OCR Investigates Claims of Unfair Sexual Assault Policies at Ohio State
COLUMBUS, Ohio – Early in November the U.S. Department of Education’s Office for Civil Rights (OCR) launched an investigation of Ohio State University’s (OSU) evidentiary policy regarding sexual assault and harassment cases.
The announcement came after students and victims advocates filed a complaint against what they contended were unreasonably high standards placed upon victims of sexual assault and harassment for producing evidence enabling disciplinary action to be taken against their offenders.
The argument is that OSU’s high burden of proof is tantamount to discriminating against victims of sexual assault and harassment, and that Title IX, which establishes certain gender equity and sexual harassment requirements, stands in clear contrast to this.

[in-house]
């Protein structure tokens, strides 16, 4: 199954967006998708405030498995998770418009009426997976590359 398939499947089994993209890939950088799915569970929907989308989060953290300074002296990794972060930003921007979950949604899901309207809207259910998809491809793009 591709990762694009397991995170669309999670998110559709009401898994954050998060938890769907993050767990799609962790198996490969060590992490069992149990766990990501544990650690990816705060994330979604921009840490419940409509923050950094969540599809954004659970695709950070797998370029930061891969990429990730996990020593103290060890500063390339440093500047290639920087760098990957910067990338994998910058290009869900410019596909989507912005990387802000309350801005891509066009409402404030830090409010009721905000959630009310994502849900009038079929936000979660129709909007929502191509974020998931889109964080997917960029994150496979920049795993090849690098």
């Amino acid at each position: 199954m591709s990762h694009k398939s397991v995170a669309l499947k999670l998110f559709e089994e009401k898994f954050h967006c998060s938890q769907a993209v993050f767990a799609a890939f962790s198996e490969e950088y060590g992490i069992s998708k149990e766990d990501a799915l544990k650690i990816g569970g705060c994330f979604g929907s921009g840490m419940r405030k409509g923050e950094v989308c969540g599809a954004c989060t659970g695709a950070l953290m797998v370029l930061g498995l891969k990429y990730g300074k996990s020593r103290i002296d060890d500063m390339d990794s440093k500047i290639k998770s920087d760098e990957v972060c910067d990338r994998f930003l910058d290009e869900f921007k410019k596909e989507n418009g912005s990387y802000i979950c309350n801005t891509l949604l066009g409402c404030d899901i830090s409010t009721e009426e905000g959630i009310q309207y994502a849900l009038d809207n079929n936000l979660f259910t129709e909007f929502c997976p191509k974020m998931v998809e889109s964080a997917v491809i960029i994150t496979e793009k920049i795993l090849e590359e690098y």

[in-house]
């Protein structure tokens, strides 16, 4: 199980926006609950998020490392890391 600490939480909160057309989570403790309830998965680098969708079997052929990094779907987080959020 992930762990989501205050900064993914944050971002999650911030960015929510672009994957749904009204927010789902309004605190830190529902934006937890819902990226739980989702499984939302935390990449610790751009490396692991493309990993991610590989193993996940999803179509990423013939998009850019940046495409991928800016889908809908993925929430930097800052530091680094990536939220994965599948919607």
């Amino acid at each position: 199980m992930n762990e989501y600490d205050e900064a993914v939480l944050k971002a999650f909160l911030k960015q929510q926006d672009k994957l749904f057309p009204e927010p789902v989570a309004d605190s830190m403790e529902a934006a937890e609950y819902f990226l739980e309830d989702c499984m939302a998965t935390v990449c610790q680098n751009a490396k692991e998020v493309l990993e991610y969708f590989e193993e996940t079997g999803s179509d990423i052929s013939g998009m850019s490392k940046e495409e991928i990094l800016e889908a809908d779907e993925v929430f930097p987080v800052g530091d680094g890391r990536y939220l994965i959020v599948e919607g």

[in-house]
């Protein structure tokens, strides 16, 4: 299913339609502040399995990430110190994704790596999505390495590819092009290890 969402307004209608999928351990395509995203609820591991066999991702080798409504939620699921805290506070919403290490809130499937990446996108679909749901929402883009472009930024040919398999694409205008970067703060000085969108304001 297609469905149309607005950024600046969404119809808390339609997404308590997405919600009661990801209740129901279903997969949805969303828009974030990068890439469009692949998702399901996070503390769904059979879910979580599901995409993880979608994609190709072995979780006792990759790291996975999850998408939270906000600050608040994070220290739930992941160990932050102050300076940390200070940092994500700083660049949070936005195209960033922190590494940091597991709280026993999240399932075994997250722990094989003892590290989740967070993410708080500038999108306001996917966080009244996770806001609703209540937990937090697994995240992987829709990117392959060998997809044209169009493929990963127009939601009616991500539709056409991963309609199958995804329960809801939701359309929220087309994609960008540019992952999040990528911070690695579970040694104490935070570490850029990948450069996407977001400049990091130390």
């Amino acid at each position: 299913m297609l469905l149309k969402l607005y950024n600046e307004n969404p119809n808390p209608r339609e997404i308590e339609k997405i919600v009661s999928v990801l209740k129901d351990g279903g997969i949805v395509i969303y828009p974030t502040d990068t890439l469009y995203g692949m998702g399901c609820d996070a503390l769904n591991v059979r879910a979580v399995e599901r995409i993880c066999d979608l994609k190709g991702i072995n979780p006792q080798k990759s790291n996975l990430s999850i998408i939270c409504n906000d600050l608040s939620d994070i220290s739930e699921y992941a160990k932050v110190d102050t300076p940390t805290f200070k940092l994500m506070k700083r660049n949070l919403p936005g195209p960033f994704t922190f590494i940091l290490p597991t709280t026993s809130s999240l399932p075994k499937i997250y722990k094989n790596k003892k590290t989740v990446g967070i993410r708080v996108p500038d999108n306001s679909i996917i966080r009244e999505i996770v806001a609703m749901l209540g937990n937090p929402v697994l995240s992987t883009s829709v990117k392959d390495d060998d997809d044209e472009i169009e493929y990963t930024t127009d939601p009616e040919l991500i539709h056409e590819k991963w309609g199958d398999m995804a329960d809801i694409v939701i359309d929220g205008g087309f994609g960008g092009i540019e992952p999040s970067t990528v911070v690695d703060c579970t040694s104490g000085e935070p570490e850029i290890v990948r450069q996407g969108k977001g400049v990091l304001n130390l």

The standard used by most schools across the nation to govern the outcome of sexual misconduct cases is usually the “preponderance of evidence” standard, said Wendy Murphy, a civil rights attorney affiliated with the non-profit group Security On Campus Inc. (SOC). OSU’s “clear and convincing evidence” standard is too harsh, she added, which may dissuade victims of sexual assault from coming forward to report violations.
A separate 2004 federal review of OSU’s handling of sexual assault complaints remains open.
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